Wale Babalakin
Wale Babalakin

The Pro-Chancellor and Chairman Governing Council of the University of Lagos (UNILAG), Dr. Wale Babalakin, has called for the reformation of the education sector, saying that it would improve all sectors of the economy.

Speaking at a retreat organised by the Osun State University in Ede, Osun State, Babalakin said the country is at a crossroad and that its emancipation will be led by the reformation of the education sector, once its leaders are able to get the education system on the proper footing.

“It will propel the other sectors of the nation and begin an unstoppable forward movement. It is unfortunate that a country with a population of about 150 million persons and the largest country in the whole of Africa has no tertiary institution that has any favourable rating in the world.

“Various rating agencies have placed the most outstanding Nigerian university at number 800 or below in world ranking. It is acutely hurtful that even in Africa no Nigerian university is rated among the top 20. More saddening is that once upon a time, Nigeria had universities that were highly rated in the world.”

The pro-chancellor recalled a television programme where Professor Olu Akinkugbe, an outstanding academic and former Vice-Chancellor of the University of Ilorin and Ahmadu Bello University, said at a point in time, the University College Hospital (UCH), Ibadan, was rated as the fourth among medical institutions in the Commonwealth. “The significance of this is more appreciated when we realise that Commonwealth countries included the United Kingdom, Canada, New Zealand, Australia, India, Pakistan and Malaysia, and so what happened?”

Highlighting the issues affecting the sector, Babalakin said: “The first is how do we fund the tertiary education system? A plethora of universities have sprung up in recent times. The federal government has created a number of universities. Almost all the states in Nigeria have their own universities. Many private concerns have also established universities. In setting up these universities, I hope that these various bodies have a fair idea of the cost of running them. According to the Academic Staff Union of Universities (ASUU) quoting a National Universities Council (NUC) source, the average cost of achieving full accreditation for universities’ programmes in Nigeria is $3,000 that is today above N1 million.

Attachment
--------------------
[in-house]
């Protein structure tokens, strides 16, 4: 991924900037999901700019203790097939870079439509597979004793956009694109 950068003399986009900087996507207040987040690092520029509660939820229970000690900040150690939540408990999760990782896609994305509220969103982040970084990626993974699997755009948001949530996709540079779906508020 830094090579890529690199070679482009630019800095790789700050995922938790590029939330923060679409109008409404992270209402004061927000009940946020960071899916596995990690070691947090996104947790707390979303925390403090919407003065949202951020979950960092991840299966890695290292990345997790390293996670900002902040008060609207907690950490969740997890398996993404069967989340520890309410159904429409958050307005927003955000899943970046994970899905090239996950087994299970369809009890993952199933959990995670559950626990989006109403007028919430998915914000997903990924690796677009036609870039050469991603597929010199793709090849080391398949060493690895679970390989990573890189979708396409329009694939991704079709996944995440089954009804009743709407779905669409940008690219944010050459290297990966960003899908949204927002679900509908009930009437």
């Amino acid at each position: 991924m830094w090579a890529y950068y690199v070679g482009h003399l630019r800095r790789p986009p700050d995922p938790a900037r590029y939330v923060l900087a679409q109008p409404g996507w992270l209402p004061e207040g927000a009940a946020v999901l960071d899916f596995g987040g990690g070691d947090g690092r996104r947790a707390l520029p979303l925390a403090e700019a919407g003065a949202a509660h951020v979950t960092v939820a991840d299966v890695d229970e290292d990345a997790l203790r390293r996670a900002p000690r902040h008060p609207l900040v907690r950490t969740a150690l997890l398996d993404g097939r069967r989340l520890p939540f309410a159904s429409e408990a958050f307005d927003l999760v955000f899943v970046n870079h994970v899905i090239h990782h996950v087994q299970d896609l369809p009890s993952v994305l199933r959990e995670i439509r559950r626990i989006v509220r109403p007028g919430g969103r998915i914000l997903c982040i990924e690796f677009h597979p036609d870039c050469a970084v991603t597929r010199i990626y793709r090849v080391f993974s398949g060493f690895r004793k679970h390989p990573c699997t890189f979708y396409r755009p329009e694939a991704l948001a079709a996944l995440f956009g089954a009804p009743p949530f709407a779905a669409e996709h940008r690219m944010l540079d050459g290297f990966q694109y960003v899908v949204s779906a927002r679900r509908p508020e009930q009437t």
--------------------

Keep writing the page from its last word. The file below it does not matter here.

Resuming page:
“In effect, a university with a population of, for example, 5,000 students should have N1million x 5,000, that is N5 billion as its resource base for running the university. Based on this calculation, it is certain that most of the universities in Nigeria are not well funded. More disturbing is the fact that it is very doubtful if the proprietors of these universities have the capacity to fund them even if they were willing to do so. We have to, as a matter of urgency, stop creating institutions that we do not have the ability to provide for.”

He said universities must be funded from public and private sources, adding, “government alone cannot fund all the expenses of creating a first rate university. Universities cannot depend entirely on the resources of the federal and state governments. All stakeholders in the education sector must harness their intellectual and other resources to create sufficient funding for tertiary education.

“In order to make a university achieve the standards we seek, greater vitality must be introduced into the management of the university. Within the Nigerian laws today, majority of council members in the university are internal members; that is members chosen from within the academic personnel of the university.

“This act of grace from the federal government and some other proprietors of universities must be complemented by a high degree of discipline and responsibility from the internal council members. The university administration, as a citadel of learning, must reflect truthfulness, scholarship and fairness in all its dealings. It cannot be a place where there are divisions based on ethnicity or governed by cartels.

“To propel the universities properly, we have to set key performance indicators that are consistent with international best practices that must be aspired to by all universities. It will among other things assess the contribution of the university to the larger society. It will rate the universities using the appropriate criteria which include student/staff ratio, funding capacity of the university, its ability to attract research grants and the contributions of its members at large. When all these are introduced into our university system, then we would have begun the process of transforming our tertiary education system in Nigeria.”